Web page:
Difficulties with being the "Woman" in a Relationship

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Summers_Over
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03 May 2024, 9:52 pm

Do you think being on the spectrum makes it difficult to conform to traditional gender roles? As a female who was born that way and still is, I've always had difficulties in relationships with men as my brain is just not wired to adhere to "normal" roles for women. I'm not sure if it is linked to my autism but I've always had suspicions as my husband is on the spectrum and also struggles with this. I just don't find it appealing to act as a traditional, submissive woman in marriage. My husband also struggles with being dominant. We have learned to embrace this as we both prefer living outside of the gender norms, but I've always wondered if others on the spectrum deal with this as well.


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Purpopcorn
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03 May 2024, 9:58 pm

Few women autistic or not are okay with being the traditional, submissive wife. Women are just as intelligent and talented as men and deserve to follow their passions and have aspirations in life besides being a wife and homemaker. So, no, you are not unusual in wanting more out of life. Remind your husband that there is nothing unique about women that makes them designed to clean house, run errands or cook. Men are just as qualified to do these things.



TwilightPrincess
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03 May 2024, 10:08 pm

Yeah, this is something that I really struggled with, but I was raised in a fundamentalist Christian religion that had very rigid notions of gender and men and women’s roles in marriage. Men were supposed to be the head of the house, and women were supposed to be submissive. I felt like I could be myself once I left the religion and my marriage. My husband was very controlling and abusive so the traditional roles suited him perfectly. My submissive days are over. :ninja: To be honest, this stuff always bothered me, but I thought I was wrong for feeling that way. It’s really hard when people are intent on making you someone you aren’t. As a young child, I hated it because it wasn’t fair.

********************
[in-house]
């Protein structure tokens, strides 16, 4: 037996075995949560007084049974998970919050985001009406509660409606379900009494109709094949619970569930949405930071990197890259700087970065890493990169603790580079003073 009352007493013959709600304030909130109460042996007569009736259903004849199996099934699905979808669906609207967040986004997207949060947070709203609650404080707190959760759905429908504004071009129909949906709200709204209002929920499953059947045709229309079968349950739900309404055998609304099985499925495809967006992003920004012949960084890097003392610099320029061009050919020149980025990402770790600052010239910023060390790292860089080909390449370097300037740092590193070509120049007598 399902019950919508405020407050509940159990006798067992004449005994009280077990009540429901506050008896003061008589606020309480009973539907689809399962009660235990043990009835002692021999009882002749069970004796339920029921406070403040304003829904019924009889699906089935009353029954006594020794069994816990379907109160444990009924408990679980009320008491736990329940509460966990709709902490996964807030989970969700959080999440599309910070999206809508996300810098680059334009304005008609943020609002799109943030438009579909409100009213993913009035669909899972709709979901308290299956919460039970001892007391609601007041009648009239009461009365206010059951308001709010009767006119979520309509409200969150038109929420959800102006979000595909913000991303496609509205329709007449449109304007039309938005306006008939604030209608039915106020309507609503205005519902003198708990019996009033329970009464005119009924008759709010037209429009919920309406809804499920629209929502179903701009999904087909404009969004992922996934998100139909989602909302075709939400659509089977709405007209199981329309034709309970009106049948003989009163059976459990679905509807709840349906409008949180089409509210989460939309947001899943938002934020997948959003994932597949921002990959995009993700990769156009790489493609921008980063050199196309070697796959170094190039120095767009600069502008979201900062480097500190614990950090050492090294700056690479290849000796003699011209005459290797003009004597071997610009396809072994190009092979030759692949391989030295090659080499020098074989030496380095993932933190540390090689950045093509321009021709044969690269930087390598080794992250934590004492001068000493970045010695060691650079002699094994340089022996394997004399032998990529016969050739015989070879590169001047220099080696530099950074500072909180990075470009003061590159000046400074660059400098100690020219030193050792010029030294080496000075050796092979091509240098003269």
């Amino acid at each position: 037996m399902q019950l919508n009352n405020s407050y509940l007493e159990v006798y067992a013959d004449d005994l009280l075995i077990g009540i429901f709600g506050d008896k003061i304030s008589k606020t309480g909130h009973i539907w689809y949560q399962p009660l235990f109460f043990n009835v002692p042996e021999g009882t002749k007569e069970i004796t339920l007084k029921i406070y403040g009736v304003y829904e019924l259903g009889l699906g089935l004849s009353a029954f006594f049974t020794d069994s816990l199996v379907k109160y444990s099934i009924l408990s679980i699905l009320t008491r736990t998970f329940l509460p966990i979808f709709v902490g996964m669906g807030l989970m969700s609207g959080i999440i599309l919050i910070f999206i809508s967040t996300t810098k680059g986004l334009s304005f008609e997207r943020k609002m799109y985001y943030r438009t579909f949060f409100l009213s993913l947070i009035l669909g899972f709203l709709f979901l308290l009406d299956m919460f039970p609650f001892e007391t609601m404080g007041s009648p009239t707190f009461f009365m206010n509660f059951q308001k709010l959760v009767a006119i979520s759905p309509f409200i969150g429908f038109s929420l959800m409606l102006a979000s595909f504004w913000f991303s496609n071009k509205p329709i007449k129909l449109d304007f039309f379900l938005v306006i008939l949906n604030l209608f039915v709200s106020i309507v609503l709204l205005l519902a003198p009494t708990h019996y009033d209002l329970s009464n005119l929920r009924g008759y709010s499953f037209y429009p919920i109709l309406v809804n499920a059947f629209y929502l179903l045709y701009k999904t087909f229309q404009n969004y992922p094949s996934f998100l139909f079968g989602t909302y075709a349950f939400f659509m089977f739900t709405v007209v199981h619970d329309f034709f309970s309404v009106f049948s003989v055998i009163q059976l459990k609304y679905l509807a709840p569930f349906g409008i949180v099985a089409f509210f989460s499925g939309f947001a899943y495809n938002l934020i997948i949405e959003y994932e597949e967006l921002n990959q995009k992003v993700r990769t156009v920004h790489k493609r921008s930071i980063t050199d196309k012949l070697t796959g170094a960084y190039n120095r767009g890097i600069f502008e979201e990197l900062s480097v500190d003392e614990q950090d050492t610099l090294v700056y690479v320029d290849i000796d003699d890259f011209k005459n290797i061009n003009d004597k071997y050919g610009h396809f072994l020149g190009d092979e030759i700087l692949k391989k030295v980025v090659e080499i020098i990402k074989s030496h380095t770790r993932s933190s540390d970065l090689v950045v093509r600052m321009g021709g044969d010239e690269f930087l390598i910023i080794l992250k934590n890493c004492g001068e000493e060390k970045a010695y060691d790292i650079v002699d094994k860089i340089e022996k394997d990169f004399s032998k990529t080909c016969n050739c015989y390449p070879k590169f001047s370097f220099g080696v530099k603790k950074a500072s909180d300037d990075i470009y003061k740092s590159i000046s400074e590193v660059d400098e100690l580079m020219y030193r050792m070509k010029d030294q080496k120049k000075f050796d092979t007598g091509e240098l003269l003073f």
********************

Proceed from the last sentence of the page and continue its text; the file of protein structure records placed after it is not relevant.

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Summers_Over
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03 May 2024, 10:21 pm

TwilightPrincess wrote:
Yeah, this is something that I really struggled with, but I was raised in a fundamentalist Christian religion that had very rigid notions of gender and men and women’s roles in marriage. Men were supposed to be the head of the house, and women were supposed to be submissive. I felt like I could be myself once I left the religion and my marriage. My husband was very controlling and abusive so the traditional roles suited him perfectly. My submissive days are over. :ninja: To be honest, this stuff always bothered me, but I thought I was wrong for feeling that way. It’s really hard when people are intent on making you someone you aren’t. As a young child, I hated it because it wasn’t fair.


It's definitely not fair at all. Everyone is different and it's always been ridiculous to me that people use religion to try and fit people into tiny little boxes. It's why I have never been able to fully commit to any denomination...those things never sat well with me. I don't think people should use religion as a way to control people. It should be a tool for learning about our world.
I'm glad to hear you got out of that situation. Like you, I am never looking back on my submissive days either lol. It feels so good to embrace my independence and strengths as a woman without being confined! I'm glad my husband gets me but we definitely misunderstand each other still. He was raised in a more strict household like yours so he deals with a lot of guilt as he is not the "dominant" man his family raised him to be.


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LittleBeach
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05 May 2024, 2:44 pm

I do not have much strength or practical ability so I do let my partner deal with traditionally masculine jobs around the house (fixing things, lifting things, dealing with tradespeople etc.). In return I do majority of cooking and cleaning (though not as much cleaning as I probably should, life is too short!).

Other than that we do not really follow gender roles. Neither of us is the leader in the relationship, and both of us are logical rather than emotional.